I have been on the fence about signing up for the Certified Records Manager exam. One of the reasons is because I do not believe it will prepare for me the challenges of records and information in the context of Mobile Device Management (MDM). Let the following quote from an article in Baseline Magazine entitled “Nine BYOD Mistakes That Drive IT and Users Crazy” sober you about the changing information landscape:

Some 1.2 billion smartphones will enter the market over the next five years, industry research shows, promising to further empower today’s mobile BYOD (bring your own device) generation. In fact, mobile application development projects will outnumber native PC projects by a ratio of 4 to 1 within that time period. And it’s not as if the BYOD crowd is currently in the minority. More than four out of five employees use at least one personal device for business use, and three out of four companies have some type of BYOD policy. Of course, the wealth of disparate devices accessing the enterprise network and introducing all sorts of new must-have apps can create nightmares for technology professionals.

Even though Device is in the acronym, BYOD is not about the device, but about the information on the device. If you have never implemented a BYOD policy I have included an infographic below from CMSWire on “How to Create a Successful BYOD Policy.”

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One of the challenges that this brings up as we think about how BYOD and the Generally Accepted Recordkeeping Principle of Availability is where information will be made available and how to make sure it is not mixed with personal data. Outside of a file room and electronic record keeping systems, a common problem in most offices are personal papers being mixed with business records. As seen in the infographic, when implementing a BYOD policy an important tasks is defining the segregation of personal and organizations data. Will data be local or on cloud storage and if local how is segregation ensured?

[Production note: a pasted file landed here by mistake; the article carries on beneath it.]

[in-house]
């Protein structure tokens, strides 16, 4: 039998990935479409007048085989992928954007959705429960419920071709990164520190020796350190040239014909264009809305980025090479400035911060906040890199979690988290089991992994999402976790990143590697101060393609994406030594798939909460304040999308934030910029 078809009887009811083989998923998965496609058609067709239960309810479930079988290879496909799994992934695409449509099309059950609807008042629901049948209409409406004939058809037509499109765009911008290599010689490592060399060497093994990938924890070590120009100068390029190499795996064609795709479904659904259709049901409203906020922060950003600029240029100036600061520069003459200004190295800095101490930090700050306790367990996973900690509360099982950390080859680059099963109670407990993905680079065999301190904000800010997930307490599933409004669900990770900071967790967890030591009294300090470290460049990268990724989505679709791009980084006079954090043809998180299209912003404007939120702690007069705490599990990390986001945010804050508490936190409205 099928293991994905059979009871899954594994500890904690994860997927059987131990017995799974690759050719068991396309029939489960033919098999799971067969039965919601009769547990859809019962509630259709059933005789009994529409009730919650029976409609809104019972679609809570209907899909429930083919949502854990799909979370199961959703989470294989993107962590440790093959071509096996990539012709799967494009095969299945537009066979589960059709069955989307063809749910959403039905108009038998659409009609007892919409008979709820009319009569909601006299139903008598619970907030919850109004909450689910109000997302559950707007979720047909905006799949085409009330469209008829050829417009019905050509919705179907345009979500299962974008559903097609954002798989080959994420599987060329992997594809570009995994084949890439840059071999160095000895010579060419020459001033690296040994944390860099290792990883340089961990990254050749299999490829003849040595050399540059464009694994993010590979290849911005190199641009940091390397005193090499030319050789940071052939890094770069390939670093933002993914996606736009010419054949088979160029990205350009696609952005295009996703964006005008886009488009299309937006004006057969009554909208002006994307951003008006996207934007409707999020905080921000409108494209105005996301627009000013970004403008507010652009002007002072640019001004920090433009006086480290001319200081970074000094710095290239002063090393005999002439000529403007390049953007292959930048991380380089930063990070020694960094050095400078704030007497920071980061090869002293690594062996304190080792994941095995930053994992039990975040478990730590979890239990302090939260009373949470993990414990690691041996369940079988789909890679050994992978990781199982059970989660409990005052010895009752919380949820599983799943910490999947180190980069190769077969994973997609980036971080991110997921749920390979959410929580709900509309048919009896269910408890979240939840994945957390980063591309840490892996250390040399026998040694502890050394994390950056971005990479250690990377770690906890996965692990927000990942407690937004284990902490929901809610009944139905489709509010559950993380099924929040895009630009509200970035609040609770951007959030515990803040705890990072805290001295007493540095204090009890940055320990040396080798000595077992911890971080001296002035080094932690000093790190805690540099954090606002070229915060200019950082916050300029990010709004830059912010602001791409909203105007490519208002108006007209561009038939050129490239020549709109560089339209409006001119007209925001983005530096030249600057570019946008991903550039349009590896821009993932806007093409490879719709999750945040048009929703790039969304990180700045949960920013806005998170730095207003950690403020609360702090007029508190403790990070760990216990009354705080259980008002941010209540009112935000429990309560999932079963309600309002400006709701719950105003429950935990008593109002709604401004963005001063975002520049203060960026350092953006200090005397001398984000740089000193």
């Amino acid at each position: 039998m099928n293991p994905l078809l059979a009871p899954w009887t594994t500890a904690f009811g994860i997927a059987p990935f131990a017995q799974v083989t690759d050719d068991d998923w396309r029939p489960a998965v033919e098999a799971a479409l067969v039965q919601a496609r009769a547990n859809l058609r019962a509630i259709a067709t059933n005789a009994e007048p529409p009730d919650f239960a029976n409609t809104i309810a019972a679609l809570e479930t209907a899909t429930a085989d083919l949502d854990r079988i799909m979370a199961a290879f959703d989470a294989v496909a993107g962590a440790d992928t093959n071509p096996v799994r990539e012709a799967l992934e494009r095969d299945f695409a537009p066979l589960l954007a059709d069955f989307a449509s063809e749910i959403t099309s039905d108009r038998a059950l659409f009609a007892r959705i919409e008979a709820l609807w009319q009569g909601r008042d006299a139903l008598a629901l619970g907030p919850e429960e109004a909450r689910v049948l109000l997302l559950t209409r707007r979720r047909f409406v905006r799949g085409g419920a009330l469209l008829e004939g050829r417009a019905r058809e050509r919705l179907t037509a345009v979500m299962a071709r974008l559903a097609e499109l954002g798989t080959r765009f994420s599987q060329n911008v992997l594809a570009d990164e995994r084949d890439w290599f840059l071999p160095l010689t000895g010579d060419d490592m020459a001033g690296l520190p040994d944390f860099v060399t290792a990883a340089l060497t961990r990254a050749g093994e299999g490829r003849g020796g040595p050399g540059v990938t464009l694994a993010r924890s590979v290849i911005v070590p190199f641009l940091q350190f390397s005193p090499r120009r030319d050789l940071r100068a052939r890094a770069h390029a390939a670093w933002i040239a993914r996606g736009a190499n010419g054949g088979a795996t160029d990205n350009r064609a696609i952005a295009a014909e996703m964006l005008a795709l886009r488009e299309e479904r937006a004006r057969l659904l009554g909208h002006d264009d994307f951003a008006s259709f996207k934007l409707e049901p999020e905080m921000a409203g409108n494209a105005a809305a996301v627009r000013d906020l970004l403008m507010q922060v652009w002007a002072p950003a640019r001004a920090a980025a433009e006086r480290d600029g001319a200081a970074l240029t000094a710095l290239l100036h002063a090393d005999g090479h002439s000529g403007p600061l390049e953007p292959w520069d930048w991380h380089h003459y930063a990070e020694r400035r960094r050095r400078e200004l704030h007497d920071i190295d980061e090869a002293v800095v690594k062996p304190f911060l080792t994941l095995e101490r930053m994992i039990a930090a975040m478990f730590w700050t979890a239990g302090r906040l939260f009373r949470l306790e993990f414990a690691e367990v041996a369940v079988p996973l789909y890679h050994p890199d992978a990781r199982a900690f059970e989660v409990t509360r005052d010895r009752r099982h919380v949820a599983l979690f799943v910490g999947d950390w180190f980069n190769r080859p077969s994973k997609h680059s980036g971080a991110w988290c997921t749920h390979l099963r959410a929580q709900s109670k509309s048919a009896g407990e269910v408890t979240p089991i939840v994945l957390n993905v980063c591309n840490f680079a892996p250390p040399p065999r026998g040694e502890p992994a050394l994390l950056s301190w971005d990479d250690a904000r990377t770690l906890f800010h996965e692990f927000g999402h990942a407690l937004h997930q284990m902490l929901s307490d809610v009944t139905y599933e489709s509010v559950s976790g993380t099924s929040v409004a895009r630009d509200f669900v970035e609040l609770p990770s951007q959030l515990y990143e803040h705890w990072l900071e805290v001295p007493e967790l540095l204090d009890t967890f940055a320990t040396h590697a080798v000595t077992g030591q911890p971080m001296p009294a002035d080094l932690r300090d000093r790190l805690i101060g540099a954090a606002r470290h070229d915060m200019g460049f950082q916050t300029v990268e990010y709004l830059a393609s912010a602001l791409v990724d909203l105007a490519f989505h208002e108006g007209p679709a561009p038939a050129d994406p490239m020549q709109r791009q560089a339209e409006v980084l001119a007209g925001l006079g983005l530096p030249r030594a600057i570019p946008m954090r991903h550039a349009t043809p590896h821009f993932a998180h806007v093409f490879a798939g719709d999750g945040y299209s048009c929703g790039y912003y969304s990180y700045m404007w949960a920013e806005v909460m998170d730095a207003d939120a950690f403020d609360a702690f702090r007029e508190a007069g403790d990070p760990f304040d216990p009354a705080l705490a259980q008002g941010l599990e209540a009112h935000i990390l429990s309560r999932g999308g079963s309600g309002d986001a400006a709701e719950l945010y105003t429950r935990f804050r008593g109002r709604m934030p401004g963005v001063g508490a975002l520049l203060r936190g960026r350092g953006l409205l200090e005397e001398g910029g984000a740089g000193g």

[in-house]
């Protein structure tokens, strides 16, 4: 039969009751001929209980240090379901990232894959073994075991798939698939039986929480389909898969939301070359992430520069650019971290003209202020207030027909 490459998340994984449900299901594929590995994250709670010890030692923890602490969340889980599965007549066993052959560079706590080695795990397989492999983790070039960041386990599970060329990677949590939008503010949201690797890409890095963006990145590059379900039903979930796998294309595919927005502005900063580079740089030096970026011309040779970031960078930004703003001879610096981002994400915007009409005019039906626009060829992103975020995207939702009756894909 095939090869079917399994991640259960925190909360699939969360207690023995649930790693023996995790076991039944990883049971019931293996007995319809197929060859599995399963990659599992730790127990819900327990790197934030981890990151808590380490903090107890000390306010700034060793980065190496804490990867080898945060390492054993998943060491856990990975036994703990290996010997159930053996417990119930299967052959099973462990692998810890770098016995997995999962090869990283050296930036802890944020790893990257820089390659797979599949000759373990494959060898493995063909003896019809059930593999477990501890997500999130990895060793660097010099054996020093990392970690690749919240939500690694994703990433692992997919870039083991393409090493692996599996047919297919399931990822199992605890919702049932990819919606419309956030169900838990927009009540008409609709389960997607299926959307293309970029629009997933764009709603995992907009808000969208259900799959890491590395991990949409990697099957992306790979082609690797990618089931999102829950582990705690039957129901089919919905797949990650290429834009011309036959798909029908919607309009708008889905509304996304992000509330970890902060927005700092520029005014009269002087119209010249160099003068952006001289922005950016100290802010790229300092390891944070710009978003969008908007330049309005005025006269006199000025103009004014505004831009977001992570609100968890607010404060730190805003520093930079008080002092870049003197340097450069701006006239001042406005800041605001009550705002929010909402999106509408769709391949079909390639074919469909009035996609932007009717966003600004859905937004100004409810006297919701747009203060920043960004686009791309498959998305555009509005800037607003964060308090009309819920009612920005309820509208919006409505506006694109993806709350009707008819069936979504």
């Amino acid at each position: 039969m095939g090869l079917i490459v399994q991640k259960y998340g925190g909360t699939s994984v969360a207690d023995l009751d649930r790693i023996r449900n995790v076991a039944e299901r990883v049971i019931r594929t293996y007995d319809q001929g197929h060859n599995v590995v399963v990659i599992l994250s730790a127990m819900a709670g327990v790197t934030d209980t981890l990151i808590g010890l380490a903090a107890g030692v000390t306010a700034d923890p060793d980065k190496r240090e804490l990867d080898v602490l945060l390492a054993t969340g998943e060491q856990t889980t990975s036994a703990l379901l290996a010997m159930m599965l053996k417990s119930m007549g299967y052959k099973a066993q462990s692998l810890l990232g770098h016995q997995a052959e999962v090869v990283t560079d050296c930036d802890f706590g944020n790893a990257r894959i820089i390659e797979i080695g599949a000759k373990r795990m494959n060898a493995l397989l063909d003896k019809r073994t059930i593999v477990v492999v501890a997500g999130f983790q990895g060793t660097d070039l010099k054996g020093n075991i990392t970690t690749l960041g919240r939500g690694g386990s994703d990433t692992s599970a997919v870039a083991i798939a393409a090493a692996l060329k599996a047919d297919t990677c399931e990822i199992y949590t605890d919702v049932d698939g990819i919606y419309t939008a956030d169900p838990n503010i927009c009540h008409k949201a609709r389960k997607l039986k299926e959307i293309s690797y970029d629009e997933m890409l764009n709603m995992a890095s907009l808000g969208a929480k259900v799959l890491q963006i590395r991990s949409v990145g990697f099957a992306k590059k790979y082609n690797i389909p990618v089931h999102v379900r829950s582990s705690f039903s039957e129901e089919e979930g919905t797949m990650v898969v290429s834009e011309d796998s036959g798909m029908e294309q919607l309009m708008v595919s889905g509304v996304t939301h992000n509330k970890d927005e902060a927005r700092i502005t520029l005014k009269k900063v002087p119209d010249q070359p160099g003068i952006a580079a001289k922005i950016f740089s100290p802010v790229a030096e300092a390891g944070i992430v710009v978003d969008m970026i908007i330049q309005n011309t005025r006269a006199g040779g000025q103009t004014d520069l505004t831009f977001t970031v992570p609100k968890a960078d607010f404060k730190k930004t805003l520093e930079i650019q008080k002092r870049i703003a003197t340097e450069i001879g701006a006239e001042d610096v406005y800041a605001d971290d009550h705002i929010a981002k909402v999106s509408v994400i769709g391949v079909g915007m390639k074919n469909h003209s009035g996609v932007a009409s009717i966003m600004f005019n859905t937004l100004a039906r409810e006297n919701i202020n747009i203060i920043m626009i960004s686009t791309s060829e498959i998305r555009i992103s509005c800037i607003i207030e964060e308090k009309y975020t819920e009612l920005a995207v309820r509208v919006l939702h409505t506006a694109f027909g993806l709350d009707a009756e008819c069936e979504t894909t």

One popular means to segregate corporate information from personal information is that of containerization. Keeping personal information and corporate information is even more important in a BYOD setting for the sake of protecting corporate information from breaches and malicious attacks. I have included a definition of containerization below. You can read more at Best BYOD management: Containment is your friend in Computer World

an emerging class of management tools that carve out a separate, encrypted zone or policy bubble on the user’s smartphone within which some corporate apps and data can reside. In this way, policy controls apply only to what’s in the container, rather than to the entire device.

Mostly, containerization tools are complementary to MDM software, with increasing numbers of MDM vendors incorporating containerization techniques.

On the topic of BYOD and records management I would recommend BYOD FAQ: Answers to IT’s burning questions about BYOD from TechTarget.

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